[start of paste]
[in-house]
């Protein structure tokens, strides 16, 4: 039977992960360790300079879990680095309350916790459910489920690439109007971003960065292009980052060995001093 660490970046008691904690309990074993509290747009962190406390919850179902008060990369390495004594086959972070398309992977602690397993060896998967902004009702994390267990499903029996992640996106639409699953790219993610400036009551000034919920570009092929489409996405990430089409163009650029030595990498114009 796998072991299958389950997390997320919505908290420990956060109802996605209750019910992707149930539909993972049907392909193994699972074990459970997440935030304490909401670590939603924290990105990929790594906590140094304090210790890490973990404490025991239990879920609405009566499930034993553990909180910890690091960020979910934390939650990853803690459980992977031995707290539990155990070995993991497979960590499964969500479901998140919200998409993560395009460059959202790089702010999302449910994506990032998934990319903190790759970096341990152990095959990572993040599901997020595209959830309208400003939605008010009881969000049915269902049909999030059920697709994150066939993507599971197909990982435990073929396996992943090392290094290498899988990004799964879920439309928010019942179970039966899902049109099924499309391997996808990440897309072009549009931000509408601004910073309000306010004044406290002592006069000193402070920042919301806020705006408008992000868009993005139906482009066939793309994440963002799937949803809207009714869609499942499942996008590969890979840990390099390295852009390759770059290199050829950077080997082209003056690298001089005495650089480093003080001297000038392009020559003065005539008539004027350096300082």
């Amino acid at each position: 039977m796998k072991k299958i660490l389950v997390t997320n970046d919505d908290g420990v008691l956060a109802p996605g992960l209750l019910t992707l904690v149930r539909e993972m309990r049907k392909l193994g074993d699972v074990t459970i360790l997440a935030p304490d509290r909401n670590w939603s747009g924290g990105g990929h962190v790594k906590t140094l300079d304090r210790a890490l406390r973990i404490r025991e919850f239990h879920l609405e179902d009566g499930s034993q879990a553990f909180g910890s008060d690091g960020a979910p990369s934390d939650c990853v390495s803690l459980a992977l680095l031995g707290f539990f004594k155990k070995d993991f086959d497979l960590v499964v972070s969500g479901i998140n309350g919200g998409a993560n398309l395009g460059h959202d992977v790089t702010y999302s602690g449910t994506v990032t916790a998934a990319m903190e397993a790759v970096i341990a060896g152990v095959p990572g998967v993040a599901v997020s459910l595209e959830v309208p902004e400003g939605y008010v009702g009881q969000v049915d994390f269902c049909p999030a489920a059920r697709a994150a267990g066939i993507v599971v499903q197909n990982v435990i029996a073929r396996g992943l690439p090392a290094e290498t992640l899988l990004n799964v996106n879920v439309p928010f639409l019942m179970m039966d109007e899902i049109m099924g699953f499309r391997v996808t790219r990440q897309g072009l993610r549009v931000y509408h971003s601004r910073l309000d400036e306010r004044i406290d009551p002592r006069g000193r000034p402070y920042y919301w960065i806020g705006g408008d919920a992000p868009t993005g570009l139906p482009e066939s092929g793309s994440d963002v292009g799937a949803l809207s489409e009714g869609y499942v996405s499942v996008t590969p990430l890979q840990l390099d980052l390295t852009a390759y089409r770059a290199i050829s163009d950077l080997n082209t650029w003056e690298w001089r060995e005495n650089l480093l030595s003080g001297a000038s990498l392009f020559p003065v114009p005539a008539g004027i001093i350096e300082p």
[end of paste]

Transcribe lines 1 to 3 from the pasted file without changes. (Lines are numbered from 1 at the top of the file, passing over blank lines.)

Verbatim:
[in-house]
């Protein structure tokens, strides 16, 4: 039977992960360790300079879990680095309350916790459910489920690439109007971003960065292009980052060995001093 660490970046008691904690309990074993509290747009962190406390919850179902008060990369390495004594086959972070398309992977602690397993060896998967902004009702994390267990499903029996992640996106639409699953790219993610400036009551000034919920570009092929489409996405990430089409163009650029030595990498114009 796998072991299958389950997390997320919505908290420990956060109802996605209750019910992707149930539909993972049907392909193994699972074990459970997440935030304490909401670590939603924290990105990929790594906590140094304090210790890490973990404490025991239990879920609405009566499930034993553990909180910890690091960020979910934390939650990853803690459980992977031995707290539990155990070995993991497979960590499964969500479901998140919200998409993560395009460059959202790089702010999302449910994506990032998934990319903190790759970096341990152990095959990572993040599901997020595209959830309208400003939605008010009881969000049915269902049909999030059920697709994150066939993507599971197909990982435990073929396996992943090392290094290498899988990004799964879920439309928010019942179970039966899902049109099924499309391997996808990440897309072009549009931000509408601004910073309000306010004044406290002592006069000193402070920042919301806020705006408008992000868009993005139906482009066939793309994440963002799937949803809207009714869609499942499942996008590969890979840990390099390295852009390759770059290199050829950077080997082209003056690298001089005495650089480093003080001297000038392009020559003065005539008539004027350096300082």
């Amino acid at each position: 039977m796998k072991k299958i660490l389950v997390t997320n970046d919505d908290g420990v008691l956060a109802p996605g992960l209750l019910t992707l904690v149930r539909e993972m309990r049907k392909l193994g074993d699972v074990t459970i360790l997440a935030p304490d509290r909401n670590w939603s747009g924290g990105g990929h962190v790594k906590t140094l300079d304090r210790a890490l406390r973990i404490r025991e919850f239990h879920l609405e179902d009566g499930s034993q879990a553990f909180g910890s008060d690091g960020a979910p990369s934390d939650c990853v390495s803690l459980a992977l680095l031995g707290f539990f004594k155990k070995d993991f086959d497979l960590v499964v972070s969500g479901i998140n309350g919200g998409a993560n398309l395009g460059h959202d992977v790089t702010y999302s602690g449910t994506v990032t916790a998934a990319m903190e397993a790759v970096i341990a060896g152990v095959p990572g998967v993040a599901v997020s459910l595209e959830v309208p902004e400003g939605y008010v009702g009881q969000v049915d994390f269902c049909p999030a489920a059920r697709a994150a267990g066939i993507v599971v499903q197909n990982v435990i029996a073929r396996g992943l690439p090392a290094e290498t992640l899988l990004n799964v996106n879920v439309p928010f639409l019942m179970m039966d109007e899902i049109m099924g699953f499309r391997v996808t790219r990440q897309g072009l993610r549009v931000y509408h971003s601004r910073l309000d400036e306010r004044i406290d009551p002592r006069g000193r000034p402070y920042y919301w960065i806020g705006g408008d919920a992000p868009t993005g570009l139906p482009e066939s092929g793309s994440d963002v292009g799937a949803l809207s489409e009714g869609y499942v996405s499942v996008t590969p990430l890979q840990l390099d980052l390295t852009a390759y089409r770059a290199i050829s163009d950077l080997n082209t650029w003056e690298w001089r060995e005495n650089l480093l030595s003080g001297a000038s990498l392009f020559p003065v114009p005539a008539g004027i001093i350096e300082p």